I was invited to present a seminar and later a workshop at a Tide~ conference. These presented an opportunity to introduce experiences from Uganda to teachers and to discuss ideas as to how those experiences might inform plans for future work. The two sessions proved very successful and created considerable enthusiasm and debate. It became apparent that there was a real interest in exploring issues in more depth and that this process would be useful for our own understanding and teaching.

Enthused and motivated by the feedback from the Uganda sessions a new project called ‘Learning from Ugandan perspectives’ was developed and launched in Autumn 2003. This was conceived as an investigatory project to explore what we might learn from experiences of citizenship and development in Uganda. A group of teachers was formed and visited Uganda in April 2004.

Their specific objectives on behalf of Tide~ were:

  • to investigate a variety of Ugandan experiences and perspectives;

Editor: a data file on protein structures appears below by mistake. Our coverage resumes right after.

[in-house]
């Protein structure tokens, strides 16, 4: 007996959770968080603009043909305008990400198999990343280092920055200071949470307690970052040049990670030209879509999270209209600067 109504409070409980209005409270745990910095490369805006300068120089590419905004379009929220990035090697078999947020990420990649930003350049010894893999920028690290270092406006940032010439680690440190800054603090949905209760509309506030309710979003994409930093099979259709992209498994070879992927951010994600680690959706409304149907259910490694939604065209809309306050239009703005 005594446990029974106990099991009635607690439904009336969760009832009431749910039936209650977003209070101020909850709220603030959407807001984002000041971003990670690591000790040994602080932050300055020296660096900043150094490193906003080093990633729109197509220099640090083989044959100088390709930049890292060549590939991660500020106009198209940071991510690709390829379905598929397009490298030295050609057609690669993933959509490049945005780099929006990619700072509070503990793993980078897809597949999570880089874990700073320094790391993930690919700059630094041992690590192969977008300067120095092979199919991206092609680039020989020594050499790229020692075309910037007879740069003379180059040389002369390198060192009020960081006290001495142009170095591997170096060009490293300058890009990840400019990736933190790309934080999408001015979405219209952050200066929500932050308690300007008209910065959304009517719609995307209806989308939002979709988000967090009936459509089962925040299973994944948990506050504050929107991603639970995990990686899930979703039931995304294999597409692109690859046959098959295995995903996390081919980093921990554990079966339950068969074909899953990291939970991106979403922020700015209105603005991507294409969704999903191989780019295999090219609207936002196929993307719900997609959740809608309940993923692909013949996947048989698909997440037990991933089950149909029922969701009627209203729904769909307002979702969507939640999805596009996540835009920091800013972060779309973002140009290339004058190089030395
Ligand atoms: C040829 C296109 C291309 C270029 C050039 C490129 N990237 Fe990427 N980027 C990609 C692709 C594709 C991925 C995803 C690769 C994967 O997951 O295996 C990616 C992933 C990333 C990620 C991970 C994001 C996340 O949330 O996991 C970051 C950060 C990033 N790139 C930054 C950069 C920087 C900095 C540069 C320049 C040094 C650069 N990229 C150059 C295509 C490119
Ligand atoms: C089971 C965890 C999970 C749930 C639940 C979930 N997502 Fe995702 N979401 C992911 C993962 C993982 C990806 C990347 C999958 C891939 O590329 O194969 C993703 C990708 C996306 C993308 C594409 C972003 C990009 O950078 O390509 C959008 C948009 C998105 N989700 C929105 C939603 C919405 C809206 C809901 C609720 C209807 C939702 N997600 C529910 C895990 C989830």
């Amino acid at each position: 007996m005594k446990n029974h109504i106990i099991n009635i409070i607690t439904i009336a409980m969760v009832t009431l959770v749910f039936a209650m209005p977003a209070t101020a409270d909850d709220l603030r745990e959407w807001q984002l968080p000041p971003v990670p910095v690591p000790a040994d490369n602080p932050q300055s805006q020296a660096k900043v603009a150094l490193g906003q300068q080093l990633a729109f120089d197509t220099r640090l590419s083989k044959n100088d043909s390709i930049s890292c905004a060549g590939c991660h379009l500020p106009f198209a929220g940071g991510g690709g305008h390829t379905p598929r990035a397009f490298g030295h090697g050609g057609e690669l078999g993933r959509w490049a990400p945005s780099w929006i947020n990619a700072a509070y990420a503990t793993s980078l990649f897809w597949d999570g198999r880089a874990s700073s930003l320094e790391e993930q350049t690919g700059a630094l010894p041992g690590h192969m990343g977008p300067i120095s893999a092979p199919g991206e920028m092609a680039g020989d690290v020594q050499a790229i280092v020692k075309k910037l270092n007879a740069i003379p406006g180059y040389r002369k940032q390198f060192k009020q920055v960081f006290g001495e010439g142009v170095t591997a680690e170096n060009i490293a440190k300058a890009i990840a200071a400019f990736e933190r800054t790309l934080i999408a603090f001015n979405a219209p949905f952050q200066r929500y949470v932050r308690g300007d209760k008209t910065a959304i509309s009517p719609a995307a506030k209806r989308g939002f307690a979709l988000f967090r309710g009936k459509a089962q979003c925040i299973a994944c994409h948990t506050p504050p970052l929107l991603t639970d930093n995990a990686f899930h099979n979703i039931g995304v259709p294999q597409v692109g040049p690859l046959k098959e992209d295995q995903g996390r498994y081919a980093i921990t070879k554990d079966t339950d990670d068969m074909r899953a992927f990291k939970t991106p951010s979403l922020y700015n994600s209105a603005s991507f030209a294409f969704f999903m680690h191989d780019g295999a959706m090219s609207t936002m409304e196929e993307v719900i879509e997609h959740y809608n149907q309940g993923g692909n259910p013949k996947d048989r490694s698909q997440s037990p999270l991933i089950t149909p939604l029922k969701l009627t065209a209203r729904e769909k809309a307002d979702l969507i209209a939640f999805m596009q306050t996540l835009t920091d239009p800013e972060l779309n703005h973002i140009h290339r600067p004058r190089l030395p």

• to reflect upon what we learn from these experiences in relation to our own thinking about ‘citizenship’ and ‘development’;
  • to develop a number of activities to enable students to explore Ugandan experiences as a stimulus to learning about ideas such as ‘citizenship’, ‘development’ and ‘participation’.

A key objective of this study visit project is to share experiences and thinking from the group with others from across the West Midlands.

Time to return

As I prepare to travel to Uganda again for the first time in over 4 years I find myself eager to engage again with its people and their experiences. In many ways their lives are worlds apart from my life in Stafford, but the more I immerse myself in the emerging debates around citizenship education the more I realise how similar they are too. It is these varied and yet shared agendas that make ‘citizenship’ and ‘development’ such interesting and important areas of the curriculum. They also make it an extremely challenging area in which to work, as there are no clear cut answers. ‘Learning from Ugandan perspectives’ will embrace these issues and in doing so will make a contribution towards the challenge that faces us all in Building New Citizenship.